Thursday, March 16, 2017


 The Addams Family – a new Musical Comedy.

 Book by Marshall Brickman and Rick Elice. Music and lyrics by Andrew Lippa. Directed by Stephen Pike. Choreography by Annette Sharp[e. Musical Direction by Matthew Webster. Set Design. Brian Sudding. Lighting Design. Hamisch McConchie. Costumes by Christine Pawlicki. Produced by The Queanbeyan Performing Arts Centre. The Q Theatre.  March 3 – 17. 2017

Reviewed by Peter Wilkins

In the Sixties we would sit in front of our Black and White television set to watch American domestic sit coms, featuring middle class families, living their American Dream. Shows such as Leave It To Beaver and My Three Sons upheld the moral virtues of the American way.  And then came The Addams Family, a collection of weird and wacky, very crazy family members, who lived in a Gothic mansion on North cemetery Ridge in Central Park. Morticia was the curvaceous clad-in-black wife , played in the current Q Theatre production by the entrancing Lainie Hart. Gomez, her husband, played with Spanish flair by Gordon Nicholson, was her adoring and passionate husband. Their children, Wednesday and Pugsley ( Rachel Thornton and Callum Doherty) were their young children with a penchant for ghoulish delights. Uncle Fester (Tim Stiles) , Grandma (Barbara Denham) and Lurch, the grunting butler (Nathan Rutups) made up this bizarre family.
In Marshall Brickman and Rick Elice’s new musical, with music and lyrics by Andrew Lippa, Charles  Addams’s eccentric family have been brought to life in a vibrant, funny and stylishly staged production by Queanbeyan Performing Arts Centre at The Q Theatre under the skilful and meticulous direction of Stephen Pike. The musical introduces certain differences. Wednesday is now a young woman with a more highly developed sadistic streak and who is only too happy to oblige by torturing her much younger, insistently masochistic brother Pugsley . Into this bizarre household stumble the normal Beineke family.  Son, Lucas (Liam Downing), has fallen in love with Wednesday  after a meeting in central Park. Father, Mal (Joseph McGrail Bate-up), and mother Alice (Deanna Gibbs) have lost the spark that still ignites the passion for Morticia and Gomez and the young people’s intention to marry throws a veritable spanner into the works for both families.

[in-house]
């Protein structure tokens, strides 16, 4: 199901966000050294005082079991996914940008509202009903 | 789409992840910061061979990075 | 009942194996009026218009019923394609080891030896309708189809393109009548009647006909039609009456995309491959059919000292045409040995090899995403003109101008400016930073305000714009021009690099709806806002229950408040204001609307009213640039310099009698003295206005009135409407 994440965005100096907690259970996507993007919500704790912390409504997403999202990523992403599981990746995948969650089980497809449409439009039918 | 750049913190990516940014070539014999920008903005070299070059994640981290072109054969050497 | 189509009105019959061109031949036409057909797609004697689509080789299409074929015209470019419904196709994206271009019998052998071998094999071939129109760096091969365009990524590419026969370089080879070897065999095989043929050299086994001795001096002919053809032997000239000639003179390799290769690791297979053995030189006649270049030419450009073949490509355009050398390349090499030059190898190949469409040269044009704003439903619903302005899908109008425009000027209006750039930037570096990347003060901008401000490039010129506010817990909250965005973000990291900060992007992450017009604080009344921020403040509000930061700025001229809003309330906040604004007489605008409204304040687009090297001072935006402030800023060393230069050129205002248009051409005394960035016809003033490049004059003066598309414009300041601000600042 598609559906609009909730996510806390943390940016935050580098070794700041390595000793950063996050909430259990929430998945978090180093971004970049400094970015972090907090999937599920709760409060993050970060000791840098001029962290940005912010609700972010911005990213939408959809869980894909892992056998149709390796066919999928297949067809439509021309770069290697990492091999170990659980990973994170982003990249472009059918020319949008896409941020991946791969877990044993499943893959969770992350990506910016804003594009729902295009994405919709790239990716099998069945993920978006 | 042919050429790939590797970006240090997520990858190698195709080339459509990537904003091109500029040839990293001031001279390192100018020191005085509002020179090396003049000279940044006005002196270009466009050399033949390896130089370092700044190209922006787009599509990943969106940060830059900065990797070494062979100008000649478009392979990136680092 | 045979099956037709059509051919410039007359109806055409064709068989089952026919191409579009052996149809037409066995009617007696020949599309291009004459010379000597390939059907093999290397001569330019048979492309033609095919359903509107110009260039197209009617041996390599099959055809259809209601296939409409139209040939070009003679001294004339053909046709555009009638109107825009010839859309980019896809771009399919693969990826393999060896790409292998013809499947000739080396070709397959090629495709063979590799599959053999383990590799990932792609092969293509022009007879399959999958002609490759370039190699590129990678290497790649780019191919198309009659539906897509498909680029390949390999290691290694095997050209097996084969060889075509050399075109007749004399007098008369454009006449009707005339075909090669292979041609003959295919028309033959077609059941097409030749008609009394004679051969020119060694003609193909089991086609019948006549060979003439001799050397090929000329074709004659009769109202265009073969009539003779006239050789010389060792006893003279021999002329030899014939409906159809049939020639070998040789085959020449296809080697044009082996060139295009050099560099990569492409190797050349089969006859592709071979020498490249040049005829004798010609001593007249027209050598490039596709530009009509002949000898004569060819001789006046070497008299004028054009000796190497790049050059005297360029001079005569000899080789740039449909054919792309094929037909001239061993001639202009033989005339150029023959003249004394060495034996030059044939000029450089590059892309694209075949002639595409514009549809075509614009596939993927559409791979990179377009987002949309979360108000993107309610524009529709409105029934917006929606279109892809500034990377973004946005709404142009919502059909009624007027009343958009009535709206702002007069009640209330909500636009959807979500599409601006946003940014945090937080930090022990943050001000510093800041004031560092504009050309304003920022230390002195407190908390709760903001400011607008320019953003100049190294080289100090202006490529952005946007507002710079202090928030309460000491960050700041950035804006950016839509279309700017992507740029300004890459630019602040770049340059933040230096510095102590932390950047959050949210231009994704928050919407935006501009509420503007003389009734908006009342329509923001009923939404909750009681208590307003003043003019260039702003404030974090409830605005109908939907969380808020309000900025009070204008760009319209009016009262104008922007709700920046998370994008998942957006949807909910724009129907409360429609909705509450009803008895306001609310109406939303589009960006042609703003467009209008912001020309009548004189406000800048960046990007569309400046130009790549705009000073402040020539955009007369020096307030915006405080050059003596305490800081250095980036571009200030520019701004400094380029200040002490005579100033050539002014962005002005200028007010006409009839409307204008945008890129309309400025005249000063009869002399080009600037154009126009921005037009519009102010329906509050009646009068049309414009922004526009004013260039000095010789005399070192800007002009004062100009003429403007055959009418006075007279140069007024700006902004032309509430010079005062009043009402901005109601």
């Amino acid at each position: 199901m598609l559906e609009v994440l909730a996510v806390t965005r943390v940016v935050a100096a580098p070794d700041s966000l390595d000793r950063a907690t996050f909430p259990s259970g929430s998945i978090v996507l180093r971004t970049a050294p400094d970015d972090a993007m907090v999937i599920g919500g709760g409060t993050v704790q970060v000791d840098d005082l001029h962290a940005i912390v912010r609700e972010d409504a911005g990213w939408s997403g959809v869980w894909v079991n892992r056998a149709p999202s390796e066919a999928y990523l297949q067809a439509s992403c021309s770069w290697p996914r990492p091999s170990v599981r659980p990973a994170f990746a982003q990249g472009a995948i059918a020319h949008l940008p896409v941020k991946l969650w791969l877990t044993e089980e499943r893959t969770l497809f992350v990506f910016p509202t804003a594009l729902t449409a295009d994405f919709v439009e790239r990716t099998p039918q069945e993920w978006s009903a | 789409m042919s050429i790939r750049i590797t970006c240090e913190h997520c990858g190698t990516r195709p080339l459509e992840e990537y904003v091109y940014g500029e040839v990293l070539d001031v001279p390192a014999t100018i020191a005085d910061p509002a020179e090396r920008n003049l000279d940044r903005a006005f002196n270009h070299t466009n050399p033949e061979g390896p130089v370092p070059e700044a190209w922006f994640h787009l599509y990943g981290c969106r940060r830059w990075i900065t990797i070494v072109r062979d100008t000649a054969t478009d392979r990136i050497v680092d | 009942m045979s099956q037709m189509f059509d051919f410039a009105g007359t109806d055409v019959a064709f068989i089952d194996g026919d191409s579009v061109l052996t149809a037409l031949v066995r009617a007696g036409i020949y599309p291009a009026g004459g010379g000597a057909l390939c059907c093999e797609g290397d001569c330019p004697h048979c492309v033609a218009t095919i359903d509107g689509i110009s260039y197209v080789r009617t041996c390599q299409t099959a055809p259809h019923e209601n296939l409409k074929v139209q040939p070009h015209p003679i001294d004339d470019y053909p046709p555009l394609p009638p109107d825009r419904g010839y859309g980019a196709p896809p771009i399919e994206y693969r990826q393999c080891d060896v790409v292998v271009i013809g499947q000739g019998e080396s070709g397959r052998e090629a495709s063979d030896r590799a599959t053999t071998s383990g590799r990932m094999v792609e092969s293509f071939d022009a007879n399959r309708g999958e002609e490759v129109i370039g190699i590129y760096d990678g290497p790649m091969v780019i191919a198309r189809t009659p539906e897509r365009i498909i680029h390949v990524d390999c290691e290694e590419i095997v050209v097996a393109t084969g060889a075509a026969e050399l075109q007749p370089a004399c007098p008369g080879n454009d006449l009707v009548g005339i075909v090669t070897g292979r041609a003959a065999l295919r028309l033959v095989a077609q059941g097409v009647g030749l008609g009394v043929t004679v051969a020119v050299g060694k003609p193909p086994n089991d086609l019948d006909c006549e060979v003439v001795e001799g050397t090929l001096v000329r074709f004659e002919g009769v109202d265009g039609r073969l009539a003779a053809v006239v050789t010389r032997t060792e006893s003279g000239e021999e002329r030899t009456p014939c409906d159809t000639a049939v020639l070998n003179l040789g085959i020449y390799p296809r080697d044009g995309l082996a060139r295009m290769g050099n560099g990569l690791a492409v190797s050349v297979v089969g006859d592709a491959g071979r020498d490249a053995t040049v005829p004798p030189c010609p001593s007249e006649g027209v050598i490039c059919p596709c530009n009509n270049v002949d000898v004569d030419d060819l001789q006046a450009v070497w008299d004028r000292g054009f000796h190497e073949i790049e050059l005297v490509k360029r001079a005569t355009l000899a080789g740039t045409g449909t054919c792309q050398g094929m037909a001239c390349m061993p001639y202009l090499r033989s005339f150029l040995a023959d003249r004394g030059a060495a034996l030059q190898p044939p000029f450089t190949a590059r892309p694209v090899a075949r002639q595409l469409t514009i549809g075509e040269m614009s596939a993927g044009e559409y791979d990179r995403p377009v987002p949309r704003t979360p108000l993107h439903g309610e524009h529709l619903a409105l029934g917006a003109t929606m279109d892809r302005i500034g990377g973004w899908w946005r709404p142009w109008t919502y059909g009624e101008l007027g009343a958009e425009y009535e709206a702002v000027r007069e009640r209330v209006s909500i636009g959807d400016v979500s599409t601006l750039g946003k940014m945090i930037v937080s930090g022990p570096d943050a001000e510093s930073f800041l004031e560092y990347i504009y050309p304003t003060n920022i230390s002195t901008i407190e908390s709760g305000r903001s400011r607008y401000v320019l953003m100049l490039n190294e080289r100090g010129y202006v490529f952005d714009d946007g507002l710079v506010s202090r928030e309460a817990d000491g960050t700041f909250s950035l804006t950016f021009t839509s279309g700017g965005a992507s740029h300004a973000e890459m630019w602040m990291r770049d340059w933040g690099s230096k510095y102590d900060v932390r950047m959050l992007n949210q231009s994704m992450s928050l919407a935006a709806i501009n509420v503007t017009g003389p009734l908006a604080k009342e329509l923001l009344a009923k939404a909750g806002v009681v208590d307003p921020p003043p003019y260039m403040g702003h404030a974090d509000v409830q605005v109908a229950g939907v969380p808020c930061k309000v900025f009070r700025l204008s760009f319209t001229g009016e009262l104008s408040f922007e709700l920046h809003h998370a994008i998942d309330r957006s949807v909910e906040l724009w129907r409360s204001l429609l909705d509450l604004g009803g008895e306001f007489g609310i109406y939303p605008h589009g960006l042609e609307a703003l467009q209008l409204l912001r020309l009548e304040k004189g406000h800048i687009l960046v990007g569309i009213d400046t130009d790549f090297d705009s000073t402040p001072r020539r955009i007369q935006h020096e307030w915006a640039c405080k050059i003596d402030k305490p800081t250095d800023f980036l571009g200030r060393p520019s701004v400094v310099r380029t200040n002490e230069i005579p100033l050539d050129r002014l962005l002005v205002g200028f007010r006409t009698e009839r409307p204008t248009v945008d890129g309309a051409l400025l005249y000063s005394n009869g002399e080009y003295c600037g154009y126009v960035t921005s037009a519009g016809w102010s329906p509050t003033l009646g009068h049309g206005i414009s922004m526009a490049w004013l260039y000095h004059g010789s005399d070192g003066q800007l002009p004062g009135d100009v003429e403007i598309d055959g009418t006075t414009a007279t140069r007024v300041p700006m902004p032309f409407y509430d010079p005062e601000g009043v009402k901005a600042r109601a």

Throw in the chorus of the Dear Departed and you have a recipe for ghoulish antics and surprising twists of fate and character, which all amounts to an hilarious, entertaining evening of harmless frightful fun at the theatre . Brian Sudding’s design sets the right atmosphere, although perhaps a little more Art Nouveau than Gothic. Still this is a musical with a touch of spoof and a message of love and happy craziness. Annette Sharpe’s choreography is slick and sensuous and the company relish the chance to trip out a touch of Tango to the fulsome sound of Matthew Webster’s  finely conducted orchestra. Hamish McConchie has scored a triumph with his lighting design for Eclipse Sound and Lighting. Pike’s production looks great, sounds great and there are first class performances from principals and chorus alike. There are stand-out performances from Stiles, Hart, the ebullient Nicholson, and Rutups. Brickman and Elice’s book is less satisfying, made more markworthy by clever performances and inventive direction, musical direction and choreography. Lippa’s music, while catchy and eminently singable is a compilation of snippets of familiar numbers from popular music. This is a score that lacks sophistication, but then it doesn’t pretend to be more than it is, a collection of catchy tunes to tap your feet to.
Charles Addams’ cartoons in the New Yorker ushered in fresh commentary on the American way of life. It’s OK to be different, as long as you live a life of love, honesty and caring and “Live Before Ypou Die.” The Beinekes learn that crazy is OK and everyone accepts that it’s OK for Uncle Fester to be in love with the Moon. At least they can all be true to themselves and each other.
Pike and his company have given the musical a touch of sophisticated morality, while retaining the sheer joy of bright and bouncy entertainment that is sure tickle a skeleton’s funny bone.